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Manatee board to weigh court views on prayer


MANATEE COUNTY -- Members of the Manatee County School Board say they never meant to offend anyone by saying the Lord's Prayer at the start of their meetings.

All five of the board members are Christians who say the prayer was how they were taught to talk to God.

They have a hard time imagining how the words that speak of forgiveness could offend anyone.

Many county residents feel the same way. About 50 of them packed the board chambers Monday to urge the board not to give up its prayer.

Others have said the prayer seems out of place in a government meeting, but they won't be lining up to tell School Board members. They said they know they're in the minority, and some said they were afraid of what would happen if they came forward.

Scholars say that's exactly why the founders who wrote the Constitution framed it the way they did. Too often, those with minority opinions were losing their freedoms.

In England, those who weren't followers of the Church of England were persecuted. Puritans seeking the freedom to pray as they saw fit came to the new world. They weren't the only ones.

William Penn and his fellow Quakers founded Pennsylvania. English Catholics, led by Cecil Calvert, founded Maryland. And in Pennsylvania and North Carolina, colonists from Europe sought greater religious freedom as well as economic opportunity.

As the Manatee County School Board ponders whether reciting a particular prayer is worth fighting for in court, legal experts said they should not be swayed by the outcry of the majority.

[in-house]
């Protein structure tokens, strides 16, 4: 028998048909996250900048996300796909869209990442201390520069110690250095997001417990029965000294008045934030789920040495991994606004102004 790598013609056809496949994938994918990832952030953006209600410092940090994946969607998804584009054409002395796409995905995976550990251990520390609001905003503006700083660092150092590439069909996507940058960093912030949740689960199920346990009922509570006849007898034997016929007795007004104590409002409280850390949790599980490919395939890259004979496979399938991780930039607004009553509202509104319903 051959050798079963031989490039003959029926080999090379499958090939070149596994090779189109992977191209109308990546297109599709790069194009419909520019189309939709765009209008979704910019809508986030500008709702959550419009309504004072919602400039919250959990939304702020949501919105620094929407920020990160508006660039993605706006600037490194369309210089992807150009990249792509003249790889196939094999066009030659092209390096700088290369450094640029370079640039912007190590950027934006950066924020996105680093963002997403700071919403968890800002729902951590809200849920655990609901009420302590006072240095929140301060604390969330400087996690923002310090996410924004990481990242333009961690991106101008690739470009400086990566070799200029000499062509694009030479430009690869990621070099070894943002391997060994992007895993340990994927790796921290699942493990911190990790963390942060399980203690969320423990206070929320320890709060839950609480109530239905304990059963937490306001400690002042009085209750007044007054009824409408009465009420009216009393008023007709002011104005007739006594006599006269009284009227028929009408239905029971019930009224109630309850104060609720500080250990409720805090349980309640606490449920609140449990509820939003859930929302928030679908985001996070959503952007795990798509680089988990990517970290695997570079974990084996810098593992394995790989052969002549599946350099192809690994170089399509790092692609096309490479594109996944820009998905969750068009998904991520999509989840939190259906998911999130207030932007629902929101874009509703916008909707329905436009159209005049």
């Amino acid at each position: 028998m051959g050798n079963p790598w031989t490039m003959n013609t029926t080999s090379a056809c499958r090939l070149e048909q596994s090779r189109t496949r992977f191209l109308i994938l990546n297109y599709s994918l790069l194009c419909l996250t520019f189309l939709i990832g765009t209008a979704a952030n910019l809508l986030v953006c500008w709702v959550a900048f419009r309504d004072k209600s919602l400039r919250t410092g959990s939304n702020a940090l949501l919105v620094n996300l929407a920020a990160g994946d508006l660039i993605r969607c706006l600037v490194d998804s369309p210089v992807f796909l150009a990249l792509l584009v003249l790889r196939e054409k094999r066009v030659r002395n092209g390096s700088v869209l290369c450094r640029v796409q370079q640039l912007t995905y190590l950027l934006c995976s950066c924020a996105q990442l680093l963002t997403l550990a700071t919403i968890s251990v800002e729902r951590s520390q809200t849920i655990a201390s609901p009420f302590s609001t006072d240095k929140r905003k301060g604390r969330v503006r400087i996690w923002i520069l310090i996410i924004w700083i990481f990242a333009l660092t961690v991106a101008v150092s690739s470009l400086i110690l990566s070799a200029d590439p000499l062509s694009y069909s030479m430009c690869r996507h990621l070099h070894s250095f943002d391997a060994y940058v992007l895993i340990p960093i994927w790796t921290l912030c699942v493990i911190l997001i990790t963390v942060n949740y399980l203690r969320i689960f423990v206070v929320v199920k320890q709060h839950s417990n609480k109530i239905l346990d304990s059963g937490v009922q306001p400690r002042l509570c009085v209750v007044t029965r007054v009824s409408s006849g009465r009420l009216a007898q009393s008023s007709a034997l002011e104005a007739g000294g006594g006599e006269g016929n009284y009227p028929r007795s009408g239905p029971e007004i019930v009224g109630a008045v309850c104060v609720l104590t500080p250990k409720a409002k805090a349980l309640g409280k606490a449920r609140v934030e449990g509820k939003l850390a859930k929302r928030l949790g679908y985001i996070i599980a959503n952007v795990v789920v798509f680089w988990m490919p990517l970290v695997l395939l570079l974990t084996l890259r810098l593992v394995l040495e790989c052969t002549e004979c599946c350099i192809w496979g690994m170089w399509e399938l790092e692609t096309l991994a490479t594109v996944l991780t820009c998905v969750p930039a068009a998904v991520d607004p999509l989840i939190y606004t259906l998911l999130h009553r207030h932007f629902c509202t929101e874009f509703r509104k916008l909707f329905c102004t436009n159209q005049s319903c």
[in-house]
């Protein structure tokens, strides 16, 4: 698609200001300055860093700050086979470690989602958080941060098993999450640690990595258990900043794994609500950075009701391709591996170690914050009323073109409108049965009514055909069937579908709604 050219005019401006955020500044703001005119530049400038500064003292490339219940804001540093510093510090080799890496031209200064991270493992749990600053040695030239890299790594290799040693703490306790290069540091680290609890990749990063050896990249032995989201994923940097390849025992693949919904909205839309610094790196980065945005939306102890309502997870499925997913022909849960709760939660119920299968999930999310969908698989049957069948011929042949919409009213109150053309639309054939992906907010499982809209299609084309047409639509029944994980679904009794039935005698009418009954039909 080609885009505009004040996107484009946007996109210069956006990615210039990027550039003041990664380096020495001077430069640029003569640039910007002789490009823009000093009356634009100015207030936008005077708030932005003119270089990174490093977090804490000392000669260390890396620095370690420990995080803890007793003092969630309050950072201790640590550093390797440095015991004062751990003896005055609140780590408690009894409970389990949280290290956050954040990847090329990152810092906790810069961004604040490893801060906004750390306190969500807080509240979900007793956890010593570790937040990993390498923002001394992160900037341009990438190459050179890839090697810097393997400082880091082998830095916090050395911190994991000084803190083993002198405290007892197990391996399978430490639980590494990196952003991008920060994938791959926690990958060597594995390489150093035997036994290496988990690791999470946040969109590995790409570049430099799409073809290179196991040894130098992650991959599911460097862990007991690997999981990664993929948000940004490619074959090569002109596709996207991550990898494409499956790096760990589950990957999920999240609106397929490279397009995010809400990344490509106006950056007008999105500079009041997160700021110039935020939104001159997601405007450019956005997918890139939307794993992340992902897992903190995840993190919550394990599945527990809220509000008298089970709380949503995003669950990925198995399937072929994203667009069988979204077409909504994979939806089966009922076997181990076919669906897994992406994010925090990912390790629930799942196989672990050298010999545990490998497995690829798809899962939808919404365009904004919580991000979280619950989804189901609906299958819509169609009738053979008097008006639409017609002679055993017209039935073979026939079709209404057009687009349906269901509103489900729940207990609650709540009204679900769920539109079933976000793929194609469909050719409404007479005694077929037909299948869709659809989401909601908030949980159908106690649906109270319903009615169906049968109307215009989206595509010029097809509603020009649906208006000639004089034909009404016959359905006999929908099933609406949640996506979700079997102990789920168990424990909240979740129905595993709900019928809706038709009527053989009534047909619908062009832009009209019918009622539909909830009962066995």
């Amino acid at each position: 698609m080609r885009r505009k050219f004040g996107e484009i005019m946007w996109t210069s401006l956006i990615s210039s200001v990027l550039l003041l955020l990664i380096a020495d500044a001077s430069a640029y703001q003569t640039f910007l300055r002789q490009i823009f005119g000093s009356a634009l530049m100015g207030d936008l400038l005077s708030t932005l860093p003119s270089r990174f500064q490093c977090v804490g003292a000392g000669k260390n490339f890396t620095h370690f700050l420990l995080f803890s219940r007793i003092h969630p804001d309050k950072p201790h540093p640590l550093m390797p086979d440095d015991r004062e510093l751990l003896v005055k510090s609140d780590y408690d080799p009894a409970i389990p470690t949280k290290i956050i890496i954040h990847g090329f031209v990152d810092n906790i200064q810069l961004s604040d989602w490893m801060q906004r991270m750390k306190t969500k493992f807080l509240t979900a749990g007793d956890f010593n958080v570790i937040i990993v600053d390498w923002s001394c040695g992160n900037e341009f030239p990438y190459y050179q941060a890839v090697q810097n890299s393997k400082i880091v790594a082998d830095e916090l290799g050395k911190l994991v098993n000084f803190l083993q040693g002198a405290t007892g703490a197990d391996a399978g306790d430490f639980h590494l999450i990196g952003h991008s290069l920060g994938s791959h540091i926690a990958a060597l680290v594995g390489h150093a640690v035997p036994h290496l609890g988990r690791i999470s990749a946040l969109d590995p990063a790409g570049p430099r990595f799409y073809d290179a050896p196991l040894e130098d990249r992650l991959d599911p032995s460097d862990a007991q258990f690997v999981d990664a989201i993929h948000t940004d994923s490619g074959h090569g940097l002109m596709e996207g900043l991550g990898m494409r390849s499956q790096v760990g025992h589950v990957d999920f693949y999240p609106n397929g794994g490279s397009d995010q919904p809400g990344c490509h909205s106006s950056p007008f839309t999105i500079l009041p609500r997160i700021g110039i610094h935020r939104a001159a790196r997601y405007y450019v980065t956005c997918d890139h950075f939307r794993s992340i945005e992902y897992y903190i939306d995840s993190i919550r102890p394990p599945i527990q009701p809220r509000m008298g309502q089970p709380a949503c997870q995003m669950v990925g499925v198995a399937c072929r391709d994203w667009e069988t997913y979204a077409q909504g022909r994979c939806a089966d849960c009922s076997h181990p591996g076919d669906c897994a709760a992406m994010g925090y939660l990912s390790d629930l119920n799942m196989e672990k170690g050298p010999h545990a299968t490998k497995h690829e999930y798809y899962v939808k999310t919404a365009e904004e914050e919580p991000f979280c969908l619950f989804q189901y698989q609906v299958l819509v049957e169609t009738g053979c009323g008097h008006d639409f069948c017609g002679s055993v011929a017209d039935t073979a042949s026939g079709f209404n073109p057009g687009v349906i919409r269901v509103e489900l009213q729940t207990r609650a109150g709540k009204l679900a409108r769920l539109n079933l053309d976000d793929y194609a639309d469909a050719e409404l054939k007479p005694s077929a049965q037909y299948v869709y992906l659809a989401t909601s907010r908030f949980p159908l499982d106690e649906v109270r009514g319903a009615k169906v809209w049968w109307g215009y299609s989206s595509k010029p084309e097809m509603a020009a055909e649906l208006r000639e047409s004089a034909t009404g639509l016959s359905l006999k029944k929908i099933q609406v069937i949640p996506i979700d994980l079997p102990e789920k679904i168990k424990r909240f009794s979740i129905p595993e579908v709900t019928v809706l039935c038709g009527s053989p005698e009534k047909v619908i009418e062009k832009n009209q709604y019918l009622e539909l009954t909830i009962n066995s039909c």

"The law protects people who are in the minority. The law is there to protect people who don't have the power to protect themselves," said Tommy Roebig, a civil rights lawyer from Palm Harbor.

The School Board began discussing dropping the prayer it has been saying for 20 years after a Jewish parent complained that it was exclusive and illegal.

In May, Steven Rosenauer and his son, Joshua, were invited to a School Board meeting to recognize the members of Haile Middle School's technology team. After the meeting, Rosenauer wrote the board asking it to stop saying the prayer.

When it didn't, Rosenauer, with the backing of the civil rights group People for the American Way, threatened to sue.

Board members are holding a workshop later this month to review court cases on the issue and discuss whether to fight Rosenauer.

Board Member Harry Kinnan said he wants to know the specifics of the cases that have been won and lost before he makes a decision, even though he knows what his heart tells him.

"This has been part of the fabric of the School Board of Manatee County for many years. I see no reason to discontinue that," he said.

Board members are talking with a couple of Christian groups that could take on their case for free. But the district's lawyer, Mark Barnebey, has advised the board that the case could be difficult to win.

If the board were to lose, a judge could require the district to pay its opponent's legal fees.

Judith Schaeffer, of the People for the American Way, said she's still hoping to avoid a court battle.

"One shouldn't have to have a lawsuit over this," she said. "This is the Golden Rule."

For those who are willing to speak out, this case is precisely about that rule.